He said: “It is a great feeling now to see the three letters after my name, and it gives me a lot of motivation.”
Brian Robinson, the first Briton ever to win a stage in the Tour de France, receives a British Empire Medal 60 years after his achievement. The 86-year-old said: “I’m pleased that the results have been recognised.”
Awards for sport make up 14 per cent of the total. Sir Roger Bannister, already knighted for his achievement in running the first sub-four minute mile, is made a Companion of Honour.
Chris Coleman, manager of the Wales football team that made it to the semi-final of Euro 2016, receives an OBE, and sports broadcaster Jonathan Agnew is made an MBE.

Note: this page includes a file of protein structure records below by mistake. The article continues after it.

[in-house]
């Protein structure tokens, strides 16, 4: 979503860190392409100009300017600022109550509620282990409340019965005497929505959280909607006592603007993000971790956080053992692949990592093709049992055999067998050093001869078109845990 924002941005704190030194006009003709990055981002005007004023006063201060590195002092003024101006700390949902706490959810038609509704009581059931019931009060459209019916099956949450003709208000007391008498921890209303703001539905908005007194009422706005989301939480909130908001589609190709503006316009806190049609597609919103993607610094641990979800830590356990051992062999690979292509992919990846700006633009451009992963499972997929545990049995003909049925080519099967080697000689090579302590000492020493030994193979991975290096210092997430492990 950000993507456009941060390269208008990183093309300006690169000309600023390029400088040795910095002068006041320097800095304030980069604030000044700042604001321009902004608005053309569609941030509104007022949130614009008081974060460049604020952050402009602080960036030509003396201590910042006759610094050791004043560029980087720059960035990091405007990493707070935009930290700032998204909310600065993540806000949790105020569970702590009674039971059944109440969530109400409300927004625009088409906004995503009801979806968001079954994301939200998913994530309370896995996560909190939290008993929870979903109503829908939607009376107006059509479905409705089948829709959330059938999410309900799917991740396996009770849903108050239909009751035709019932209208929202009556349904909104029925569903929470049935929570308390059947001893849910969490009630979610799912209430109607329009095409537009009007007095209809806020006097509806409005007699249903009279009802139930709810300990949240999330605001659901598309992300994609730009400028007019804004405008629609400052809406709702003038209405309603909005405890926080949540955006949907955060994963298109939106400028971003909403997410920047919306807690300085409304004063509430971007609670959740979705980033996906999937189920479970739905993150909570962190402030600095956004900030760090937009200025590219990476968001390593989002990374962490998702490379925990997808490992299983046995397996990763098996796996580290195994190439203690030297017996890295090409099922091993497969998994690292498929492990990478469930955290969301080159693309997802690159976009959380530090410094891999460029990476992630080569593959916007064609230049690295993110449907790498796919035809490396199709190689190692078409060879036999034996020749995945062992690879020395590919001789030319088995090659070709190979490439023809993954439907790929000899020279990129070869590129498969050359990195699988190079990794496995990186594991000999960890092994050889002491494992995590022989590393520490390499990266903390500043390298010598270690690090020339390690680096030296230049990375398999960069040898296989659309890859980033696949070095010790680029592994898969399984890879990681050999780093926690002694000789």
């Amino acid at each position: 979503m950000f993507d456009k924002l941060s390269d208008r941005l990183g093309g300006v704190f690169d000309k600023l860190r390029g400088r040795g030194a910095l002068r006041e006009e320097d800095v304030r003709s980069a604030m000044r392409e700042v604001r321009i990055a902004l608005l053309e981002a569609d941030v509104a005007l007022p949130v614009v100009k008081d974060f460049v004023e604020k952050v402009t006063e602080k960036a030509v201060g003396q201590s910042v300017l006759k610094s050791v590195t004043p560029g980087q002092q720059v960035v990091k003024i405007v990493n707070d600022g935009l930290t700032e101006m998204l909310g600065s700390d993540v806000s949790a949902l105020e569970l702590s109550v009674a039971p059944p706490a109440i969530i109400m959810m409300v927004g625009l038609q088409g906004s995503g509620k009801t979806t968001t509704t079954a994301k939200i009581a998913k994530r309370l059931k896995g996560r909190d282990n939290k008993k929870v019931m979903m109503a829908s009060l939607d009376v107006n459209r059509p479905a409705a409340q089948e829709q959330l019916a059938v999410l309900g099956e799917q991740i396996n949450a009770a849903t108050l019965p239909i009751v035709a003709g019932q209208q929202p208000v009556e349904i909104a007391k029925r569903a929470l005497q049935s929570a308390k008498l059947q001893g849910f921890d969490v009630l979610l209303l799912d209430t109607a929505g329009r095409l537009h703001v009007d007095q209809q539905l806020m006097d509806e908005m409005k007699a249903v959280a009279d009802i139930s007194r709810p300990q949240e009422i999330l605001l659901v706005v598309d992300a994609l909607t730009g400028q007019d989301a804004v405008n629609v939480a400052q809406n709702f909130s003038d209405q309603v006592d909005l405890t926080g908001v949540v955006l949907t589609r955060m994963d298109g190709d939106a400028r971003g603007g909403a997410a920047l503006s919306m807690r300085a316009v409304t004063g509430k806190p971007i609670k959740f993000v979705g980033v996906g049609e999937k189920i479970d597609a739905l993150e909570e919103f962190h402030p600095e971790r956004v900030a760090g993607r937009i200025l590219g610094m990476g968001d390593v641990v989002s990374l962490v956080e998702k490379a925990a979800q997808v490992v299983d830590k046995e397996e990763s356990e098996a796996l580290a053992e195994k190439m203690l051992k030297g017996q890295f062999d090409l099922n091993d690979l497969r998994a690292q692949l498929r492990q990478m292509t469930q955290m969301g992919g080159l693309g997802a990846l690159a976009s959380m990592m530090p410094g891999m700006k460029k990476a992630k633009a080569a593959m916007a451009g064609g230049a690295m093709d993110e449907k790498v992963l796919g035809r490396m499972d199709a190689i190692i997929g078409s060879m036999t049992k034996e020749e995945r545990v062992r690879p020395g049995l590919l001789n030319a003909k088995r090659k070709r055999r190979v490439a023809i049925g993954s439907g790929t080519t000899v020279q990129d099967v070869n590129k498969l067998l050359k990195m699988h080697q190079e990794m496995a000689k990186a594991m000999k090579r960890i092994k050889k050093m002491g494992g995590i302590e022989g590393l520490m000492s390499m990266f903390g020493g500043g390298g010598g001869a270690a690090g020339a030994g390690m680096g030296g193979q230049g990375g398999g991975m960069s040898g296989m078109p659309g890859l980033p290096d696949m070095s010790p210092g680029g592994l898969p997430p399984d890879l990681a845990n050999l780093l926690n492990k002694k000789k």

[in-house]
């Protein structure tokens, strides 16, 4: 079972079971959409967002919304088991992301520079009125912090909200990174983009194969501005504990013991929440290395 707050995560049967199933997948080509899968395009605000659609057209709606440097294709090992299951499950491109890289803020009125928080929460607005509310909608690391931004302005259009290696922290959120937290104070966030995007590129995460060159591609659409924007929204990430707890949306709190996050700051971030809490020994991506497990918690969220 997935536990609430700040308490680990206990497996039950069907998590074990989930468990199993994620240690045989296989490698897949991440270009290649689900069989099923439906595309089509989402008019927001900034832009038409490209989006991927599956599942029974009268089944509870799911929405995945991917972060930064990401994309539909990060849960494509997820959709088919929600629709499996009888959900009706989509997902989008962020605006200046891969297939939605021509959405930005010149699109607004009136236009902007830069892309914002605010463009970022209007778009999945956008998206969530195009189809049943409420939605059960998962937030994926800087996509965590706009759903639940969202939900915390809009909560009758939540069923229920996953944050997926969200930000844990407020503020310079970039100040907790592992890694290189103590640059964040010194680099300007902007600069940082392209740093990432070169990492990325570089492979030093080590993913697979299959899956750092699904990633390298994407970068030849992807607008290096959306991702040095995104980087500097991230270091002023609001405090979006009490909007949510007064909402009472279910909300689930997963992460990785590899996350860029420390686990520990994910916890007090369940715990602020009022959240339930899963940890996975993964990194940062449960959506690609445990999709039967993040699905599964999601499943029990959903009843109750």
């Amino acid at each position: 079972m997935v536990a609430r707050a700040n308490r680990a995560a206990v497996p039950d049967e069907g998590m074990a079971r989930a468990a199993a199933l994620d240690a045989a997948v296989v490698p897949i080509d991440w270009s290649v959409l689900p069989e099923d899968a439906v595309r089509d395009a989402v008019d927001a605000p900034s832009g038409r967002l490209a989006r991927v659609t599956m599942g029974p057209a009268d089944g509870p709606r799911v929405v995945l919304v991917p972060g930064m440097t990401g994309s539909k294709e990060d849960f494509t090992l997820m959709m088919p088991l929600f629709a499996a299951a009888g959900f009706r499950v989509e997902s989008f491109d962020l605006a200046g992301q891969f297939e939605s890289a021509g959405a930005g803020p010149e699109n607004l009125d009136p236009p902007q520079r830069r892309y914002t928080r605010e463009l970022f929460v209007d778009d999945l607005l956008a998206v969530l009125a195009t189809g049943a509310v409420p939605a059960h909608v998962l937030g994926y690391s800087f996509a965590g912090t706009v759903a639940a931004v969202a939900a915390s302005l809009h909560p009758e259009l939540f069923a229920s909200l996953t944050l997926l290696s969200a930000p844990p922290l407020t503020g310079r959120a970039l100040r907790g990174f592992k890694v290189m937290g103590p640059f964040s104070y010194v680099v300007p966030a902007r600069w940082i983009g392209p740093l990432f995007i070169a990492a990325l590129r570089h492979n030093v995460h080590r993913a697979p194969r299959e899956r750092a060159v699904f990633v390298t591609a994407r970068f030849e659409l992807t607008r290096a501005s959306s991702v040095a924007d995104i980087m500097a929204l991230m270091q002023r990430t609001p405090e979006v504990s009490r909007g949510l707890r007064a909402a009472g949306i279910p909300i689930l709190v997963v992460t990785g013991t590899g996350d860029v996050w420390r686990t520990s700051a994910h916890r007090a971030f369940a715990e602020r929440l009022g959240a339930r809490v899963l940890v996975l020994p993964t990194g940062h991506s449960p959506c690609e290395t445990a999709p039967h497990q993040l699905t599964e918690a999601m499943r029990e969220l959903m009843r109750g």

He has been hailed as the finest actor of his generation, holding audiences spellbound with his magnetic performances on stage and screen.
When it comes to accepting awards, however, Mark Rylance finds the spotlight an uncomfortable place to be, as he proved when he was knighted for services to theatre.
The Oscar winner released only the briefest of statements, which said: “I am very pleased my work has been considered a good service to the theatre and its community which I love.”
He also approved a biography of himself that ran to only nine words in the official Cabinet Office guide to the recipients – compared with several sentences for other people.